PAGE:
Finding my research path: Taking a big swing

Image by Free-Photos from Pixabay

About a year ago, my article “Research is an Activity and a Subject of Study” was published in College & Research Libraries. This article represented something of a turning point for my research and writing, first because it drew inspiration from outside the library and information science field and second because it was a much bigger swing than what I’d previously written. But the big ideas in this article have led me down a path of discovery that has made me more excited about research and writing than I was before. And it’s led to some great conversations. So I’m really glad I took that big swing.

I wanted to take some space now to reflect on what taking that swing was like in part as a way to encourage others to do the same with their own ideas.

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The Contextual Nature of “Un-Research”

Image by David Mark from Pixabay

At this point, I’ve written a few things about the contextual nature of research and offered some thoughts on how to bring that idea into information literacy classrooms. I’ve also mentioned that my opportunities for changing my own teaching in the way I’m advocating for are somewhat limited at the moment.

Then I realized that some of these ideas actually have connections to something I tried in the past and wrote about in an article that was published in Communications in Information Literacy called “Teaching Information Literacy Through ‘Un-Research.’”

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Hedwig and the Angry Inch is secretly about the ethical use of information

Image source: Wikipedia

One of my favorite pieces of scholarly literature in the library and information science field is an article by Emily Dill and Karen L. Janke called “New Shit Has Come to Light: Information Seeking Behavior in The Big Lebowski.” It is exactly what it sounds like: a study of the information-seeking strategies of the characters in The Big Lebowski.

I think of this article every time I watch Hedwig and the Angry Inch because every time I watch Hedwig, all I can think about is how, underneath all of its other themes, it is, at its core, a lesson about the ethical use of information.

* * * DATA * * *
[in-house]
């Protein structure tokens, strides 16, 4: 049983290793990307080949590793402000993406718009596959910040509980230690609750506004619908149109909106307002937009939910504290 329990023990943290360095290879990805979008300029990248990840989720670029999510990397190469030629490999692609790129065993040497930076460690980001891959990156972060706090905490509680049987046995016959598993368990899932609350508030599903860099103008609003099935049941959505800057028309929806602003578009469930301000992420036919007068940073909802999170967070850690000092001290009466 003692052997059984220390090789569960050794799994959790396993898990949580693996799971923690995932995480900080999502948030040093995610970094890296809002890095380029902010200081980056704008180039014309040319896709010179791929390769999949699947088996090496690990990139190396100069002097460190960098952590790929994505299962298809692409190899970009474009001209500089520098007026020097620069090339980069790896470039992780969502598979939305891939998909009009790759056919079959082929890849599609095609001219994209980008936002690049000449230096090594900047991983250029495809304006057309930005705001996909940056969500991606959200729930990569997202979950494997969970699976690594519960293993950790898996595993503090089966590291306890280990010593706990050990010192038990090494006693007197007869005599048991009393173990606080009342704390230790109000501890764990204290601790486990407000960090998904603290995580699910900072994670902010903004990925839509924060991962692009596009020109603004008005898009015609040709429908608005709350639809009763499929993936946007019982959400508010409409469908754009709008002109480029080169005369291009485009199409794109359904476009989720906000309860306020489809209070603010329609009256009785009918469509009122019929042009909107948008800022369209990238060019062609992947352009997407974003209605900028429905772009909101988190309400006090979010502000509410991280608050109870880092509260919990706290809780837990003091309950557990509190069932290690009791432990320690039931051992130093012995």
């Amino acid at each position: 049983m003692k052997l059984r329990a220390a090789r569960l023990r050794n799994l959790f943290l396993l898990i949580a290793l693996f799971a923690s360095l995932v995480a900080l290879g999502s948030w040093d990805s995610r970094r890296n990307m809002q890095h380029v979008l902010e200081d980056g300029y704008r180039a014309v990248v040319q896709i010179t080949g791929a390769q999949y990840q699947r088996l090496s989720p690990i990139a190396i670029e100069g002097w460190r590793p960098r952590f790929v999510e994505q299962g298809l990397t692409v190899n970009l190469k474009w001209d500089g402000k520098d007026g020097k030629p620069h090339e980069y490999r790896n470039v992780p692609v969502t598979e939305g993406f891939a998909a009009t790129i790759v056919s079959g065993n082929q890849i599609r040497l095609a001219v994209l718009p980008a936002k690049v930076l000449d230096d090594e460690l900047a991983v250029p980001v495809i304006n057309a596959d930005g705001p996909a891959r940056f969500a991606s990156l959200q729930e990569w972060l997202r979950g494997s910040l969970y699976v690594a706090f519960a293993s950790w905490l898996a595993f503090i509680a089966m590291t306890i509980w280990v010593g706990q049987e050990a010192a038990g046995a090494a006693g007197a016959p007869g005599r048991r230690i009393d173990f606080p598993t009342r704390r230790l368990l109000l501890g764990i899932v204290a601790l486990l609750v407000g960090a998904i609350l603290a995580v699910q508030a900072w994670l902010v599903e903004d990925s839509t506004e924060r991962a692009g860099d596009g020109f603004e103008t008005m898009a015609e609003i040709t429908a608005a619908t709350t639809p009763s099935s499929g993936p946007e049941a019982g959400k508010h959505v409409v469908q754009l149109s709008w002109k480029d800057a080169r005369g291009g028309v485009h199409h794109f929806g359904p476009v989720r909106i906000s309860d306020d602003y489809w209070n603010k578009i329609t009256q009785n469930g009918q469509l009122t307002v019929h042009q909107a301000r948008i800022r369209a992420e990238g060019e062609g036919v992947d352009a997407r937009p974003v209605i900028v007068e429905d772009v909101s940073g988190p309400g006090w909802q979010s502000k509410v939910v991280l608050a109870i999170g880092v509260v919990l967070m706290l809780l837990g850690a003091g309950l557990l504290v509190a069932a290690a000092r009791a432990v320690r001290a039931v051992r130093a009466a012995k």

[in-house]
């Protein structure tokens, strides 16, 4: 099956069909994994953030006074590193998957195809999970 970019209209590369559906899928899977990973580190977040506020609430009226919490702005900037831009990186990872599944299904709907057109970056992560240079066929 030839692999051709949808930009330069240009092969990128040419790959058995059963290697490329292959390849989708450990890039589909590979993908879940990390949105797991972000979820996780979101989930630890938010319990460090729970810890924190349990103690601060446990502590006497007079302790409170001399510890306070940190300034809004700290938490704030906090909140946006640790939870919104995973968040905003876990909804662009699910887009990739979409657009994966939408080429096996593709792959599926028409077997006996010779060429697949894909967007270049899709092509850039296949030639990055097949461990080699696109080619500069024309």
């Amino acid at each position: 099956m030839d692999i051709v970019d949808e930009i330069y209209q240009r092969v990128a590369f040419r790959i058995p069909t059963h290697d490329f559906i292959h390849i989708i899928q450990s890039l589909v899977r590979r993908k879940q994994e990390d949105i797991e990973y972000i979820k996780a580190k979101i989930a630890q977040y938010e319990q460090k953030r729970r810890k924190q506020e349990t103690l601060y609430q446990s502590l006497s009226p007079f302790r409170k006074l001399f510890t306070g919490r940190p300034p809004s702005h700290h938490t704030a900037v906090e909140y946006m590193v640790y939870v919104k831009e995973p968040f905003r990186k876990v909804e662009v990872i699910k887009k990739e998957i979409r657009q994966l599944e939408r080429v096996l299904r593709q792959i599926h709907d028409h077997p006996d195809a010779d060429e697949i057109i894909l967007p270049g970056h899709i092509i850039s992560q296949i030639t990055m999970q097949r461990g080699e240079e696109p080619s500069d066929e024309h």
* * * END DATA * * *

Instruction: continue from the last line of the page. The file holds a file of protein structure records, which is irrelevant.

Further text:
Let me explain.

(The following includes spoilers for Hedwig and the Angry Inch, both the movie and the play.)

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Using the annotated bibliography as the “establishing shot”

Image by PublicDomainPictures from Pixabay

Lately I’ve been reading some scholarly literature from the writing studies field for a project I’m working on. I’m always fascinated by the parallels I see between how writing studies practitioners/scholars and information literacy practitioners/scholars talk about what they do and the challenges they face. I really think we need a space for practitioners and scholars in these two fields to talk to each other about their work.

Anyway, I found what I think could be an interesting new parallel in the article Documenting and Discovering Learning: Reimagining the Work of the Literacy Narrative by Julie Lindquist and Bump Halbritter.

This article has me thinking: what if the research we ask students to do in information literacy classes came at the beginning of the course instead of at the end? What if we used it as an “establishing shot”?

Let me explain.

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Thoughts on the Leadership Institute for Academic Library Managers at Siena College

Image by Gerd Altmann from Pixabay

A few weeks ago, I had the opportunity to attend the Leadership Institute for Academic Library Managers at Siena College, featuring sessions on emotional intelligence, strategic thinking, communicating effectively, leading change, leadership style, and developing teams taught by Paul Thurston, David Liebschutz, Melinda Costello, and Erik Eddy. I found this to be an incredibly valuable experience where I learned far more than I have space for here. But I wanted to at least reflect on a few key points, things that I learned not only about leadership but also about myself.

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